The intensity of the king of the blues
In 1970, after a performance at Mister Kelly's, one of Chicago's best nightclubs, the warden of Chicago's Cook County Prison approached B.B. King to ask him to perform at the prison. He accepted and his record company decided to record him, since concerts in prisons had become fashionable after Johnny Cash's At Folsom Prison.
The performance took place on September 10, 1970, but before the show, King and his band - Ron Levy on piano, John Browning on trumpet, Louis Hubert on tenor saxophone, Brooke Walker on alto saxophone, Wilbert Freeman on bass, and Sonny Freeman on drums - had the opportunity to visit the prison. That was depressing because, despite it being a ‘special day’, everyone could see that the living conditions were pretty miserable. That first impression would help the great blues master reach an incredible intensity in his playing that day.
Anyone who needs proof of why B.B. King is the greatest blues guitarist of all time need only listen to the intro of How Blue Can You Get? with a soul-purifying solo. It's impossible to think of everything that could have been going through the minds of those 2,117 prisoners who lived in the worst possible conditions and to whom paradise appeared in the form of King’s guitar notes. It's almost three minutes until his deep voice enters, which seems to contain centuries of wisdom and the lament of all his enslaved ancestors.
Worry, Worry, Worry goes beyond nine minutes - but it could have lasted another 20 and it wouldn't have bored. It's clear that King is genuinely moved by the plight of his audience and he gives his best; his Lucille from that era, a Gibson ES-355, plugged into a Fender Twin, has an even brighter and more fiery tone than that of the mythical Live At The Regal.
The second side opens with King speaking to the inmates, then suddenly goes quiet as he hits five notes on Lucille before continuing to speak, and there's more feeling and expressiveness in those five notes than in the entire discography of most of his impersonators. He then starts with one of his old hits, 3 O'Clock Blues, which he ties in with Darlin' You Know I Love You. Then it's time for another of his all-time great classics, Sweet Sixteen; again it's amazing how his guitar burns.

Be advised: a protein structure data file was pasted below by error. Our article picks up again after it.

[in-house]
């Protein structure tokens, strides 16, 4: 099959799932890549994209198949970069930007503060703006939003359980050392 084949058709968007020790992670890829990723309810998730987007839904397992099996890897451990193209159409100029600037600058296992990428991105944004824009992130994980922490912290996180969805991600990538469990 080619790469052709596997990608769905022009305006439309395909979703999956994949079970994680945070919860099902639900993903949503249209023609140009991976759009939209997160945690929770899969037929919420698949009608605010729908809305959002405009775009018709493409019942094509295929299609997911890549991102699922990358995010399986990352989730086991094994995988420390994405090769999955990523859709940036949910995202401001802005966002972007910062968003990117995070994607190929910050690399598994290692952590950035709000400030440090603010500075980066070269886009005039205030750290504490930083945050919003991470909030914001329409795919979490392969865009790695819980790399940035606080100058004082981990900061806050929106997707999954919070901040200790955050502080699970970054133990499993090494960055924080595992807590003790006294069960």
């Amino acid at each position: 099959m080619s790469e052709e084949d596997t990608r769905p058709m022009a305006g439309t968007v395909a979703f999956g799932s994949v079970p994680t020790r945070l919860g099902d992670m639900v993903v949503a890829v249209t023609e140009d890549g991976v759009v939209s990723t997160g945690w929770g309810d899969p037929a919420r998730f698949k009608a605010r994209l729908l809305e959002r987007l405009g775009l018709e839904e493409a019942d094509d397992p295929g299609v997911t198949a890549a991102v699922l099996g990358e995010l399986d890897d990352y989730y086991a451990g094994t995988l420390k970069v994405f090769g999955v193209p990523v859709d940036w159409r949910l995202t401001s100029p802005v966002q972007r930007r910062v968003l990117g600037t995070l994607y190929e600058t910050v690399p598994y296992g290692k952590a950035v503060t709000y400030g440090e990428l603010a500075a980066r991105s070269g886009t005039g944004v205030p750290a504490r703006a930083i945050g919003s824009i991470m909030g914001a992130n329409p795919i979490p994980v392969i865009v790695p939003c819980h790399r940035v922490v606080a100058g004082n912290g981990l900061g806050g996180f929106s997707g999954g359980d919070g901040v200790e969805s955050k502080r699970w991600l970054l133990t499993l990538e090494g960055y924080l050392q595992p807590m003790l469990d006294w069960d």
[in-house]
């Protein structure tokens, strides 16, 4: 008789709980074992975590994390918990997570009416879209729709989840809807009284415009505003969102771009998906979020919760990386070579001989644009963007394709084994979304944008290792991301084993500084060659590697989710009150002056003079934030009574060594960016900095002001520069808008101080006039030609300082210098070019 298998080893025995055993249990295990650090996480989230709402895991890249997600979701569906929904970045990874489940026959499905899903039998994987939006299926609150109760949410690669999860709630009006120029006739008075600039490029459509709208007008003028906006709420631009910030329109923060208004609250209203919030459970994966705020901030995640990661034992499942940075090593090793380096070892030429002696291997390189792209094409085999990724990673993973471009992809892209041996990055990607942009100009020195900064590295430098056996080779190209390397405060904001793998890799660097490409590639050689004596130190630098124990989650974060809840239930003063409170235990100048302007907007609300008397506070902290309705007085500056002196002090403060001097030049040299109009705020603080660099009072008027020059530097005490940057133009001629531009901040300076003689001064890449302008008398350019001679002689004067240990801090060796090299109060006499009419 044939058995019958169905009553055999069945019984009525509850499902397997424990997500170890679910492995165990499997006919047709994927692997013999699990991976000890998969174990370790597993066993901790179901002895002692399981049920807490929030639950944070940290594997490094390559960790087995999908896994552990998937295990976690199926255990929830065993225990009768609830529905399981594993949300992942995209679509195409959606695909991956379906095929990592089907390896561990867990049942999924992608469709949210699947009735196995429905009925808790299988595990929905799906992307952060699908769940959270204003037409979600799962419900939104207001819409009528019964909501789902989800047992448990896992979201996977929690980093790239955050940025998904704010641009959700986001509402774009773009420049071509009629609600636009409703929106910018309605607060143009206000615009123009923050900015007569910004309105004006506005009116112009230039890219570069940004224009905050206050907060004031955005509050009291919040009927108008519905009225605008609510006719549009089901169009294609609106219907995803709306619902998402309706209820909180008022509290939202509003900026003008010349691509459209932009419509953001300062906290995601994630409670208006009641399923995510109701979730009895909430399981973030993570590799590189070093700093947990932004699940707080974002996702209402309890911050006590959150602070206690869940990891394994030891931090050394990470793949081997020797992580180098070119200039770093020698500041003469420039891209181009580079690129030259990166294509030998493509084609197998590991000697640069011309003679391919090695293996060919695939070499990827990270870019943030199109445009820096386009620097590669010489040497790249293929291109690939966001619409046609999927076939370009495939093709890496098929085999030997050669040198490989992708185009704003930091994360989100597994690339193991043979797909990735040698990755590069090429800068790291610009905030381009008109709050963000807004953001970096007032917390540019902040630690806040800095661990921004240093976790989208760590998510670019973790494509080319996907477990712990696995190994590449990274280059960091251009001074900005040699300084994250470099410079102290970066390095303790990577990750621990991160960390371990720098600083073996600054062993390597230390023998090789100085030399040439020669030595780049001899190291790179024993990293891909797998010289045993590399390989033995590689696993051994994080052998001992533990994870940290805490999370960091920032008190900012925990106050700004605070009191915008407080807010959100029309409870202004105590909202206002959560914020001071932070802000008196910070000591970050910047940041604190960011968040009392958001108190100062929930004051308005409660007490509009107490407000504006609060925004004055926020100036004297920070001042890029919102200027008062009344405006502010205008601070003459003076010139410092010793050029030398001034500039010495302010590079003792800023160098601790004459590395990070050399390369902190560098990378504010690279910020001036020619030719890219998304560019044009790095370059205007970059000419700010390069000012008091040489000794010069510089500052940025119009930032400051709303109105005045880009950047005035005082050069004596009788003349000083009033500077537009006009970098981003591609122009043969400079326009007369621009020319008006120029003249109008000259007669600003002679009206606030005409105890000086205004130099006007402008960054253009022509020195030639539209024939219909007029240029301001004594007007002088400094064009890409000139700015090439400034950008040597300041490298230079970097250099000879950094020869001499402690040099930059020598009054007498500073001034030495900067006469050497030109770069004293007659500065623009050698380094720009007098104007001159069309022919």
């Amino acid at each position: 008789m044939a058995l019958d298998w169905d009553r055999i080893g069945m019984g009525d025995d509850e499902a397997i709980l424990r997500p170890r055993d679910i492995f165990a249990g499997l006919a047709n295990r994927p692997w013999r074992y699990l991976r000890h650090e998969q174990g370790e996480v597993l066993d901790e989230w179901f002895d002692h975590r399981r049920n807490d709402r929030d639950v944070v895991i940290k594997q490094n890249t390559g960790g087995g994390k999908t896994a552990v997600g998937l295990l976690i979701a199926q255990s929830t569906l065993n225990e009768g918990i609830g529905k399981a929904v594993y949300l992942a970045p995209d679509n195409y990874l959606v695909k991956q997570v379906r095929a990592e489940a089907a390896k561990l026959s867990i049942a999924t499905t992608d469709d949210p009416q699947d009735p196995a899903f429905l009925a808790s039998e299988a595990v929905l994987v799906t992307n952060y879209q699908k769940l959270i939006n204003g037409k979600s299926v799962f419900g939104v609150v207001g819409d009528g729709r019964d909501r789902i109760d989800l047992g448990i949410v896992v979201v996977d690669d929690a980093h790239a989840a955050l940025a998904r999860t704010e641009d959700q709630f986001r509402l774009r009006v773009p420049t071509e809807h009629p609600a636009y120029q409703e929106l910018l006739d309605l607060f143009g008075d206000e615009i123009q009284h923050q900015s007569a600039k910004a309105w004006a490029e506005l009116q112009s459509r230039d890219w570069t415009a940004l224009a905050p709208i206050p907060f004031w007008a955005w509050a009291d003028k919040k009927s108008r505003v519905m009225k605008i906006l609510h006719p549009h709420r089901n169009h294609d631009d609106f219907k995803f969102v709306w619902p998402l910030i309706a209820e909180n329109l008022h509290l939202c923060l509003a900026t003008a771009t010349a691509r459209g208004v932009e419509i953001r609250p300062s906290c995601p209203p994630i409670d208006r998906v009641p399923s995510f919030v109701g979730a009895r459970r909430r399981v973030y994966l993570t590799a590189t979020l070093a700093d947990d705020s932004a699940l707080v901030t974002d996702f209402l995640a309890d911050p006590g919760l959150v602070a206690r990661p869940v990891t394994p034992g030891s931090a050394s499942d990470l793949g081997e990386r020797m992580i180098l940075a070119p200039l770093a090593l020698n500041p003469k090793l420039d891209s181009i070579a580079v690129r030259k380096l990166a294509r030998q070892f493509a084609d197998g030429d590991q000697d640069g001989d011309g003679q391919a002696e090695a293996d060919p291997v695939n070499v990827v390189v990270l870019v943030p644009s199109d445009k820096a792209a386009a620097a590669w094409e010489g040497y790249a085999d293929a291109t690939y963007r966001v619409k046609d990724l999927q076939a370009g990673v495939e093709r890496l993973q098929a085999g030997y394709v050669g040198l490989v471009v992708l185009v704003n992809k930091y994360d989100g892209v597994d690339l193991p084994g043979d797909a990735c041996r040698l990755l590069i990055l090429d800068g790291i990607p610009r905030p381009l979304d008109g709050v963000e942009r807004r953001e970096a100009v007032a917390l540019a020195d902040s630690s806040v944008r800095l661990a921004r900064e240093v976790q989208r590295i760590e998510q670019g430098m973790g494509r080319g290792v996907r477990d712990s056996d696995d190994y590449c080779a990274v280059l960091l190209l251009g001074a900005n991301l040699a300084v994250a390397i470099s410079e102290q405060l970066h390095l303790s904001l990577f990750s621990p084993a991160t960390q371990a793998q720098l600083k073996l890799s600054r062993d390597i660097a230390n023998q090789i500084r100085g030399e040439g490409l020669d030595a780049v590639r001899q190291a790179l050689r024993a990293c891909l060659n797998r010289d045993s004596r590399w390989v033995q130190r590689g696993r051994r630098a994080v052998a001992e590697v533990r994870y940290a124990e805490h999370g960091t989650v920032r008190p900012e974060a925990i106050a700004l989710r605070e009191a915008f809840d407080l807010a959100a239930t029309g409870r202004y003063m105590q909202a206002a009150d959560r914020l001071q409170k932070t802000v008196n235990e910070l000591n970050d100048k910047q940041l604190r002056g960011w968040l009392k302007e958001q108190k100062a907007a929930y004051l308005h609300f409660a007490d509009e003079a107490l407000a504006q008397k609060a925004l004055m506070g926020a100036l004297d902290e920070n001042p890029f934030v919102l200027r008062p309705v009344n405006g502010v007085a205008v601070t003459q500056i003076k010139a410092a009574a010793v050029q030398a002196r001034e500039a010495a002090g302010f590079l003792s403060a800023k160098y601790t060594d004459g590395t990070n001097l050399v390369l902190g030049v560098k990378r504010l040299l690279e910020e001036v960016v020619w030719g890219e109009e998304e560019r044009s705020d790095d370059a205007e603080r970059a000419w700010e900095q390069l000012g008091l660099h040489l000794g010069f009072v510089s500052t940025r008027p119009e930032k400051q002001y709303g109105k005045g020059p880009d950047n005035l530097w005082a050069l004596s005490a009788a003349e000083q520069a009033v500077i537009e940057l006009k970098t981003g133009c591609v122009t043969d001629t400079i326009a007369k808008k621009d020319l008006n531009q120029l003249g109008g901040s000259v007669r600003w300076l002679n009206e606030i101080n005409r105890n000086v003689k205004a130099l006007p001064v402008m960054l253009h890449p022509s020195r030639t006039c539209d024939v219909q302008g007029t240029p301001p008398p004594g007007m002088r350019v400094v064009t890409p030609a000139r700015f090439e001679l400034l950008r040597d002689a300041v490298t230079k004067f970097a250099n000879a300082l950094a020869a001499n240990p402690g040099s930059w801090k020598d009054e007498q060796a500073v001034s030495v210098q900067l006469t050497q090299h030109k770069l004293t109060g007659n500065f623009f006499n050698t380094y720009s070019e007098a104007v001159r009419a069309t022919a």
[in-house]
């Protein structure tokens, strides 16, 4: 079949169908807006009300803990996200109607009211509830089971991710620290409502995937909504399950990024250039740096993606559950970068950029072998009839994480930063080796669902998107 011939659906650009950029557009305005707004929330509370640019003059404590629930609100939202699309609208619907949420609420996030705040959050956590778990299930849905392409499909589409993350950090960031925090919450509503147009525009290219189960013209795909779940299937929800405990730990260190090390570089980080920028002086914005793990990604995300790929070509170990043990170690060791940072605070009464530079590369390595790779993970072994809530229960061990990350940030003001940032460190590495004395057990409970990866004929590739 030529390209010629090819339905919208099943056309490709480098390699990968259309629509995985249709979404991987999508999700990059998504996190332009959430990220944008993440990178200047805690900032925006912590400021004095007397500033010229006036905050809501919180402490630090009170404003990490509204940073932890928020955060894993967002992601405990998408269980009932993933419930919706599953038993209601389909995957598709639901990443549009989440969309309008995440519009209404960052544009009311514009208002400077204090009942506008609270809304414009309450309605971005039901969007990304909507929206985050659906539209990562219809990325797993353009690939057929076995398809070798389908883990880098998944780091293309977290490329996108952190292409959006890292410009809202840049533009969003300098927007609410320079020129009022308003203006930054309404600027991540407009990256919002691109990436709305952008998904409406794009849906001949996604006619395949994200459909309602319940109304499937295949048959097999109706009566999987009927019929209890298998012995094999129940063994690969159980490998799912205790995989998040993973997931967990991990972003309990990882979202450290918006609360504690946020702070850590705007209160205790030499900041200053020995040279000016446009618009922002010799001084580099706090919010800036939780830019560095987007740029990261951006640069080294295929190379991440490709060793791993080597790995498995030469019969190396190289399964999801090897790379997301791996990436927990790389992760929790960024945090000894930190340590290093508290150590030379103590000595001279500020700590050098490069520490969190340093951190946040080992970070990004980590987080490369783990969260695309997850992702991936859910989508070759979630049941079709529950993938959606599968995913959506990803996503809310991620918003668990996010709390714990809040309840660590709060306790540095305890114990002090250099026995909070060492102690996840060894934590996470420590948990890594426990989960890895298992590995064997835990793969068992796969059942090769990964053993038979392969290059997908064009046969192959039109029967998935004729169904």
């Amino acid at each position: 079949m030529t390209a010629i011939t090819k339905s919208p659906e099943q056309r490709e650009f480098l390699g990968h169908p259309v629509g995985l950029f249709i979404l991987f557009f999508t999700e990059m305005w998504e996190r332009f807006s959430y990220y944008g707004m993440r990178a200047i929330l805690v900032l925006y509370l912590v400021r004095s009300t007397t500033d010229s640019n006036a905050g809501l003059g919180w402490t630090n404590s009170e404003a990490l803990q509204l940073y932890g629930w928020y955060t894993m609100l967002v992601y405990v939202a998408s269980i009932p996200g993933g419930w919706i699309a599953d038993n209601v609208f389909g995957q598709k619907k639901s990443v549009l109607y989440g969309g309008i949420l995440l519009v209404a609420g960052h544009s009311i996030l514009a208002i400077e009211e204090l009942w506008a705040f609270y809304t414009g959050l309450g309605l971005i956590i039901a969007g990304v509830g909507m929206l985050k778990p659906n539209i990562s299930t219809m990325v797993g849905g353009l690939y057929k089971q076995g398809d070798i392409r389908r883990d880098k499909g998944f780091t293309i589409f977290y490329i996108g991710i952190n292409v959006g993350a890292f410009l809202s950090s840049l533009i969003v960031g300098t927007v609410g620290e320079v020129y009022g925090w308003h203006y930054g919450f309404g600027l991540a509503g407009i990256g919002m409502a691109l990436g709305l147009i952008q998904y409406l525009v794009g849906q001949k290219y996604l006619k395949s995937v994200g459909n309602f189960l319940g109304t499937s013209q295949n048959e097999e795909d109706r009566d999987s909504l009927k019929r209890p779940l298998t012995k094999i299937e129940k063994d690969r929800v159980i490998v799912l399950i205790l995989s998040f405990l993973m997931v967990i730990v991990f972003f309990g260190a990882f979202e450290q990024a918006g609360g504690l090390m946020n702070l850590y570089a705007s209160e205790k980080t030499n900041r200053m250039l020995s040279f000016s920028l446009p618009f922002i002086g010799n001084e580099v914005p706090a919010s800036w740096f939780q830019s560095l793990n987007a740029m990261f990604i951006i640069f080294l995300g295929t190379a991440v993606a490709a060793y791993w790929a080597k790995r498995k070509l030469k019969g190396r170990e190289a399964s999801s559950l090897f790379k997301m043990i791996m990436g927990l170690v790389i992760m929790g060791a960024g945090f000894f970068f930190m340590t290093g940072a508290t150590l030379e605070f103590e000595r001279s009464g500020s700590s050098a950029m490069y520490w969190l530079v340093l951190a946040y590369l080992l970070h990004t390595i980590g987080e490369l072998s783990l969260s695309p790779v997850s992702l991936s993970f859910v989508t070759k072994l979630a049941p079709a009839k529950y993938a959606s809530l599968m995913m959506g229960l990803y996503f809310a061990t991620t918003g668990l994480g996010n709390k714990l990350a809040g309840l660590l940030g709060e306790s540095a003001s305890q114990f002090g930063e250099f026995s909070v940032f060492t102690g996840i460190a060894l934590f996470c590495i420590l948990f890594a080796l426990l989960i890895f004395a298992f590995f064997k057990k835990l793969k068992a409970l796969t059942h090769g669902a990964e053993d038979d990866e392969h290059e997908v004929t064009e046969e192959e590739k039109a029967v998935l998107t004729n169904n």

Then comes the only time King takes on his more contemporary repertoire of that time. But even after only a year of recording it was impossible for B.B. King not to play The Thrill Is Gone in his concerts. The version that appears here is raw and naked, obviously once the string arrangement is gone, but the strength of his voice and the passion he puts into caressing Lucille is simply fantastic. For the finale he returns with another of the songs he recorded in the late 50's, Please Accept My Love, which brings his historic performance to a close.
What had begun as a casual affair, and which his company took advantage of to record a live album, became a lifelong commitment for King. The guitarist had been outraged by the living conditions of the prisoners and by the fact that more than three-quarters of the inmates were black or other minorities. That anger translated into the intensity of his performance, but he did not stop there and King would go on to perform more than 50 free concerts in other prisons during his lifetime, in addition to creating the Foundation for the Advancement of Inmate Rehabilitation and Recreation. King's greatest triumph was not that - not even the release of an album that can rival Live At The Regal as the best of his career -; his greatest triumph is that his performance in Cook County brought the press there and led to the reformation of the entire prison.